Brown Thrasher

The only thrasher species east of Texas, and closely related to the Northern Mockingbird and Catbird, the Brown Thrasher is a year-round resident in Oklahoma. Though he doesn’t often receive credit, his song repertoire often puts the Mockingbird’s song list to shame. One individual was recorded and credited with over 1,100 different songs. “Much of the [acclaim] which has fallen to the Mockingbird is really due to the unperceived efforts of the Brown Thrasher. It is the opinion of many ornithologists that the song… is richer, fuller, and definitely more melodious than that of polyglottis” (the Northern Mockingbird).

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Technical Details

Is this a composite: No
Canon 60D, Canon 70-300mm IS USM zoom, f/5.6, 1/350 sec., ISO 500, Av Mode, Hand Held. Processed in ACR and PSE 2020 for exposure, color, sharpness, and NR. Also a light application of Topaz De-noise.


Pleasing environmental view with nice pose and detail. I think your color balance or white balance is a little off as I see a strong blue cast on the foreground and tree.

What a pretty bird and surroundings! You captured it well! I liked your informative writing about the bird as well, like a bird field guide! The photo and description!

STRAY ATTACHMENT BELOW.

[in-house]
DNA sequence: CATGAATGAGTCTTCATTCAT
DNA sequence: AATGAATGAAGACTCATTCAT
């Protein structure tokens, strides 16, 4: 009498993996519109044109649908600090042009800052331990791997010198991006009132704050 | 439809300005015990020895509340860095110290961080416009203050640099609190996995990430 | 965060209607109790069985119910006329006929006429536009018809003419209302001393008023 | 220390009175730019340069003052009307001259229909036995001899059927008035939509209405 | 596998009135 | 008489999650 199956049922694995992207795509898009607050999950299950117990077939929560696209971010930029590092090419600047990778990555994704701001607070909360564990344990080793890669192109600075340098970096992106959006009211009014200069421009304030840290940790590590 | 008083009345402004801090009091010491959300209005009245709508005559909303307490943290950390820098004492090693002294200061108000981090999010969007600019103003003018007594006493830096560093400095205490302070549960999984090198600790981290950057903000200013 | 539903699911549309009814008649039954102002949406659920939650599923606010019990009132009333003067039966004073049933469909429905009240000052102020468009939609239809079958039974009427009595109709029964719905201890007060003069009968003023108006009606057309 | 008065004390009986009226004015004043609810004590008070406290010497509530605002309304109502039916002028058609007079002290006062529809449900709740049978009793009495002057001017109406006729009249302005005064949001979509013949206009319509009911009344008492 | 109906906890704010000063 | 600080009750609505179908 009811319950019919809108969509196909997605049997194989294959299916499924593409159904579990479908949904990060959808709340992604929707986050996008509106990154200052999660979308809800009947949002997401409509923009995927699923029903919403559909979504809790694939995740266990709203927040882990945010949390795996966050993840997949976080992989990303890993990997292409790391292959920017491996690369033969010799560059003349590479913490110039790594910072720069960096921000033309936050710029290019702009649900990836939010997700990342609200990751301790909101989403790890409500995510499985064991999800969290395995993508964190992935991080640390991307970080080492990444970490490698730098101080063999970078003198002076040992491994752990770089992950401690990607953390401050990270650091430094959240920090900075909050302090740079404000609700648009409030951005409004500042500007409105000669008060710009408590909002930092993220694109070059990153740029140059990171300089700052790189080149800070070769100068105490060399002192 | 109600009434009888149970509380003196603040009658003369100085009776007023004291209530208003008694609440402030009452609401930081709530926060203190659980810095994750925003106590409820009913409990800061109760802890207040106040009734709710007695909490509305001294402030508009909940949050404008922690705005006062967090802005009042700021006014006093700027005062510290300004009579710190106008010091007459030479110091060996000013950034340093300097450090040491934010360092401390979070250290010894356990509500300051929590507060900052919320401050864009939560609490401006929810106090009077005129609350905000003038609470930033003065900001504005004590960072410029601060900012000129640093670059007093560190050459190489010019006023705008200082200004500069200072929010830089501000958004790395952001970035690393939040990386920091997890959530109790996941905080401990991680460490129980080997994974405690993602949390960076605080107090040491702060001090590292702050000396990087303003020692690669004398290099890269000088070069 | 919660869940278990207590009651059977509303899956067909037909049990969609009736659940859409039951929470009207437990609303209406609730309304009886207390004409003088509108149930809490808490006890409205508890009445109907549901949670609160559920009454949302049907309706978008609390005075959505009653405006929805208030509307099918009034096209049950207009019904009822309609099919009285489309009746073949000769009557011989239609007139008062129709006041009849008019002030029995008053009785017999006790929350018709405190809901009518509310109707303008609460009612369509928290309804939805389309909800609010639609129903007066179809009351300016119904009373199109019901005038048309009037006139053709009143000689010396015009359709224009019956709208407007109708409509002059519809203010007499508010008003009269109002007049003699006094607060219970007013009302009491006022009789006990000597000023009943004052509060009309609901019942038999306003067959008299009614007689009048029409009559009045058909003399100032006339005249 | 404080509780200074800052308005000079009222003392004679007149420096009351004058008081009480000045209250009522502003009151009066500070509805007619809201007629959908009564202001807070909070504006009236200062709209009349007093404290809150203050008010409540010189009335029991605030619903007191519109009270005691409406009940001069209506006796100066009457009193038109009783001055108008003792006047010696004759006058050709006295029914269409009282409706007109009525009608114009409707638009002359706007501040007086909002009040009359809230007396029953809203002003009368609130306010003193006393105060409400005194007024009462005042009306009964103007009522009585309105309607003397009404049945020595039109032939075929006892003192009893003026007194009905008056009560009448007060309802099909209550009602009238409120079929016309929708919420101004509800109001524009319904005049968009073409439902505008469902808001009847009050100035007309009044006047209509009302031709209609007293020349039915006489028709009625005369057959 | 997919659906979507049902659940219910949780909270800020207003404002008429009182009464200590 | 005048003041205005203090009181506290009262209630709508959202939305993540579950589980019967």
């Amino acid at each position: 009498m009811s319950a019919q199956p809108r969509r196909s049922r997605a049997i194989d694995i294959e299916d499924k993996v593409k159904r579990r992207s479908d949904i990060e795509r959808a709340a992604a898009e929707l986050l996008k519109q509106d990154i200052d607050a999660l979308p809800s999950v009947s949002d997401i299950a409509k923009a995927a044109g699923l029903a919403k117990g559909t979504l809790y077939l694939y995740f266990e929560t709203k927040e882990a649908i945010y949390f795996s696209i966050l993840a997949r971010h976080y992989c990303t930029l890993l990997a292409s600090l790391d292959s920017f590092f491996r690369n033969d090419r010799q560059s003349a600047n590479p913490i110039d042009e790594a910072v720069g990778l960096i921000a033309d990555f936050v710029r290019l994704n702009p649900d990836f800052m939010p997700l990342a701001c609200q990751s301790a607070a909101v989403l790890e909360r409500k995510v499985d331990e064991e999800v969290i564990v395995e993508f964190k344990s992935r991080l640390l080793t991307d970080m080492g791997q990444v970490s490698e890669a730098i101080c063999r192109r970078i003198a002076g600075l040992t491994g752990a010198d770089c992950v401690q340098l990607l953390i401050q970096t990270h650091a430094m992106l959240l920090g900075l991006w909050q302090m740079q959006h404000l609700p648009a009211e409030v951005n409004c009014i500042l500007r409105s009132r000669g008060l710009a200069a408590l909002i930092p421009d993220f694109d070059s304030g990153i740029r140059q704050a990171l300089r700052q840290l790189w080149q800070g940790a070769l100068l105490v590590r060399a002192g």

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Nice low level look at the thrasher with good detail and light.

@David_Schoen Thanks, David. I doubt my white balance is too far off. My setting was at Kelvin 8600 for all that white snow. But since I metered on all that white snow, could the blue you’re seeing be the snow that is underexposed in the shade?

@Vanessa_Hill Thanks, Vanessa. I usually like to include a little info about the wildlife I photograph. I know people can look it up themselves, but it helps remind me of the interesting behavior of the wildlife.

@Allen_Brooks Thanks, Allen. I appreciate your comments.

I really like the light on the Thrasher, Terry. You also got a nice low point of view. I’d kind of like the post or whatever on the right to be gone, but it’s not a deal breaker. I agree about Thrasher songs. I remember the first time I heard a Sage Thrasher singing and it went on and on and on… and every note was glorious.

Thanks, Dennis. That post is actually an old stump I just set there, hoping to chisel a “bowl” in the top of it in which to place bird seed. That way, they would jump up on it and give me a natural perch to shoot without being able to see the seed. But, the weather has temporarily stopped my outdoor work. Anyway, I kept hoping the Thrasher would jump up on it, but he never did.

Hi Terry,

Thrashers are rarely out in the open and am glad that you snagged this guy. Shadows are cooler in temperature than brightly lit areas and the camera tends to emphasize the blues in the shadows. You can use Hue and Saturation (Photoshop) as an adjustment layer or by itself and select for the blues and cyans with the dropper and reduce the saturation of those 2 colors. Other than that looks good and you did well with this difficult lighting…Jim

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